display faster growth and lower mortality than those fed by chironomids. The overall
mortality in the period from hatching till stocking ranges from 40 – 45 %. The amount of
fingerlings, localities where they were stocked and size at stocking is shown in Table 1. The
significantly higher number of fingerlings reared and planted in 1989 is due to the fact that in
that year the number of females taken from the Danube River was higher than in subsequent
5. Conservation and restoration proposals
As already stressed out by Bloesch (2003, p. 355): Interdisciplinary / transboundary /
institutional cooperation is a prerequisite for sustainable development of the Danube River
Basin. Although such cooperation is presently existing (…), there is a large potential to
strengthen it… It is especially important for sturgeons which do not recognize political
frontiers, but which are seriously threatened by the political and other human impacts upon
their environment. At present, when the water quality in the Danube River and its tributaries
seems to improve, the most serious danger for sturgeons is poaching and damming of the
rivers in the Danube Basin. Apart of poaching in Slovakia it is the GRBS put in operation on
At present its official name is Research Institute of Animal Production, Nitra, Worskop of Fishery and
Aquaculture, Častá
October 1992. This system has the most serious impact upon abiotic and biotic conditions of
this segment of Danube. The formerly functional ecosystem of the inland delta became extinct
and it is replaced by the artificial system of mutually more or less isolated habitats (Balon &
Holčík 1999, Holčík 2003). Although the following recommendations based on our
experience are aimed on Slovakia, some of them certainly could be used also in other
Danubian countries.
Illegal fishing for sturgeons is responsible for plunder of their still existing
populations. In Slovakia poaching represents special problem after 1990. The
fishery control is insufficient as it is carried out by Fishery Guard composed of
anglers from particular organisations of the SUA and also by the professional
guards of the State Nature Conservation of the Slovak Republic and by the Nature
Guard. However, the authority of the Fishery Guards is very low and influenced
by familiar, amicable and/or labour relations. Also the professional level of its
most members of is low. The number of guards belonging to the State Nature
Conservation is insufficient and their activity is focused especially to the protected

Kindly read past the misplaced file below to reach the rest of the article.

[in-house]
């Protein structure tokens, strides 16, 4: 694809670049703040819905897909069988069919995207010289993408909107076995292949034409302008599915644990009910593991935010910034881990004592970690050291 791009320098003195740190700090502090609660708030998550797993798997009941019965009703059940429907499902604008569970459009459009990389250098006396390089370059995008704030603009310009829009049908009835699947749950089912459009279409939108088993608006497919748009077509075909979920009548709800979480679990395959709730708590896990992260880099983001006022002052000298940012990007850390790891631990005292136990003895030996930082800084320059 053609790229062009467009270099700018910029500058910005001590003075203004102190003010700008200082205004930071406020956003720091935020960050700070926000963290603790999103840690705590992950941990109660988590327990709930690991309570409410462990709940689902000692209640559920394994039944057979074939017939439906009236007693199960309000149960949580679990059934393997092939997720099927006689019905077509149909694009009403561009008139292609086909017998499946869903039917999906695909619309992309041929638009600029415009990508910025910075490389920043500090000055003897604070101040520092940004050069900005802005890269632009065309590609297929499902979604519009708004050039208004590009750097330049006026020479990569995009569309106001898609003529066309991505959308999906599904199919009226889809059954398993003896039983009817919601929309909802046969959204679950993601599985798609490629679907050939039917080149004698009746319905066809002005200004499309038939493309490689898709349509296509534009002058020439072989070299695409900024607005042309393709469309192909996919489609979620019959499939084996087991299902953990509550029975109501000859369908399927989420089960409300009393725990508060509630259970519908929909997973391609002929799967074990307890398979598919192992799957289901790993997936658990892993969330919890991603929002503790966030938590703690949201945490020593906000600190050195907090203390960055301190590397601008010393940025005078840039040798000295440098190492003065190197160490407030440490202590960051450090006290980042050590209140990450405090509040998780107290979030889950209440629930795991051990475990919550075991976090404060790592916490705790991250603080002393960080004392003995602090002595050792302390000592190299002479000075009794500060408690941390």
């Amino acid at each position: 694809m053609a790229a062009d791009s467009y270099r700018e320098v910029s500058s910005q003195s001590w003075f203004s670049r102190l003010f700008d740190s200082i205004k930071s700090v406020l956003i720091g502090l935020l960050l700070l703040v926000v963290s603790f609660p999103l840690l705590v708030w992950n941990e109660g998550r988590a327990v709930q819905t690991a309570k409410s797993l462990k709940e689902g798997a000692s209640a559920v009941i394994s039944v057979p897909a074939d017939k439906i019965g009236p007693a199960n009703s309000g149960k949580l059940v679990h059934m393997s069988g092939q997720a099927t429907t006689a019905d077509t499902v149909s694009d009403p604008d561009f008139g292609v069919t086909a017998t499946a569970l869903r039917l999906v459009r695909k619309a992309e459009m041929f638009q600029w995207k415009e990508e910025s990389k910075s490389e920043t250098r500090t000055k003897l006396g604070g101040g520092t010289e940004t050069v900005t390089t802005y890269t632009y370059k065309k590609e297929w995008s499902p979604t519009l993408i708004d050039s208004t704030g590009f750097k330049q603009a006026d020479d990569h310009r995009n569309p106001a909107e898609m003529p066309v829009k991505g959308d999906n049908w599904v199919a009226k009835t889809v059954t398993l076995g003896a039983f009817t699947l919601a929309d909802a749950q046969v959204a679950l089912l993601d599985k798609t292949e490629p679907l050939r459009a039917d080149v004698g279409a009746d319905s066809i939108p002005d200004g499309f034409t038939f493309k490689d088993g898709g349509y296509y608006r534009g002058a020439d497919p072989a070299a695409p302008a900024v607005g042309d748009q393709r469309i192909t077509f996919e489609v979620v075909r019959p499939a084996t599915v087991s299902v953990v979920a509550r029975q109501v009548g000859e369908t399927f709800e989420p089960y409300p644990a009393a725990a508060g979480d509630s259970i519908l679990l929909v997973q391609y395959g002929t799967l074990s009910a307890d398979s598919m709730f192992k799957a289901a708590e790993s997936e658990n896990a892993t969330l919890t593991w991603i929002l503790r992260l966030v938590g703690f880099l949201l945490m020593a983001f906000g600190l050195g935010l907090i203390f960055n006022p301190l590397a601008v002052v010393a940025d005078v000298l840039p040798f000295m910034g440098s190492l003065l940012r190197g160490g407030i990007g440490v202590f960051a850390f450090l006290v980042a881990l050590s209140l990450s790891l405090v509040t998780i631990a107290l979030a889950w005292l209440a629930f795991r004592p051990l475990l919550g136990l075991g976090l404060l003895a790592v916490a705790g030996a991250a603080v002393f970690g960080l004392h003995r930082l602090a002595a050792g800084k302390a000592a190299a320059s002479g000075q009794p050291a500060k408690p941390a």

territories. We therefore propose to constitute the independent governmental
organisation – The State Fishery Inspection under the Slovak Environment
Inspection. It is noteworthy to mention, that one of us (J.H) such proposal
submitted to the Ministry of agriculture of the Slovak Socialistic Republic and also
to the Ministry of agriculture of Slovak Republic, in 1977 and 1992, respectively,
but it has never been accepted. Similar Inspections exist in many European
countries, among them in Poland, Hungary and Roumania (Gaudet 1974).
Cooperation of such organizations among Danubian countries should significantly
contribute to the problem of the sturgeon conservation.
Total ban to fish the ship sturgeon Acipenser nudiventris, and the potamodromous
Russian sturgeon Acipenser gueldenstaedti should be declared in all Danubian
Legal size of all diadromous Danubian sturgeons should be the same in all
countries and it should be different in the case of sterlet. It should be chosen in
such a way that all immature females will not get fished. This will protect also the
males, as the sturgeon females grow faster than males. Concerning sterlet in the
Slovak-Hungarian stretch of the Danube we propose the legal size 500 mm in Tl,
and widening of the fishing period ban from March 15 to June 15.
Artificial rearing and stocking of juveniles into the Danube and suitable tributaries
should be supported by all countries. However, the artificial propagation has to
preserve genetic heterogeneity. Brood fishes reared in the neighbouring fish farms
should be mutually exchanged.
All juveniles reared in the fish farms should be adapted to the conditions in natural
water bodies before their stocking. They should be fed natural diet and held in
facilities with lotic environment.
Because stocking with juveniles of hatchery origin cannot conserve the sturgeon
populations, spawning grounds should be protected and the fishing in them should
be banned.
All dams should be provided with effective fish passes of the nature-like designs.
At present the bypass channels simulating natural streams proved to be the best. In
Slovakia such bypass channels is necessary to build in the Kráľová reservoir at
Sereď in the Váh River and in the part of GRBS on the Danube River in the
Hrušov reservoir at Čunovo.
The original side-arms of the Danube floodplain between Bratislava and Sap has to
be restored; to ensure the bilateral fish migration functional fish ways between
them and the main river channel, and between particular parts of arms has to be
Scientific ichthyological research focused on sturgeons is necessary to enhance in
all Danubian countries. Molecular analysis of particular populations, their
migrations and gaps in biology and ecology of particular species should be studied.
To realize particular measures some joint project should be prepared and the
International Association for Danube Research (IAD) should ask European Union for
financial and material support.
The Slovak Union of Anglers Council is acknowledged for supply of statistical data.
Colleagues Ivan Krupka, Emanuel Seeman, Ladislav Pekárik, and Miloš Vater supplied also
some useful information and provided technical assistance, respectively. Martin Holčík
performed linguistic revision of manuscript. We thank them all.
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Table 1. Slovak facilities for artificial propagation of sterlet and their production of
yearlings since 1989 (1Drainage canals; 2Hrušov Reservoir; 3Čenkov – Štúrovo; 4Iža;
Hlohovec; 6Trenčín; 7Old bed at Čunovo; 8Štúrovo; 9Piešťany;
(specimens) (Tl in mm)
Institute of Fishery Research
30 - 50
30 – 50
50 – 60
50 – 60
70 – 90
90 – 110
Váh River5
90 – 110
Váh River6
90 - 110
90 – 110
Váh River6
90 – 110
120 – 150
130 – 160
60 – 100
ZÚGOV, Ltd., Nové Zámky;
60 – 100
Research Institute of Animal
Váh River6
100 – 180
Production, Nitra – Working Place of
Váh River9
100 – 180
Fishery Research and Aquaculture,
Váh River5
100 – 180
Váh River10
100 – 180
Váh River11
100 – 180
and Hydrobiology, Bratislava
– Workshop Častá
Centre of the Slovak Anglers Union
Council, Nové Zámky;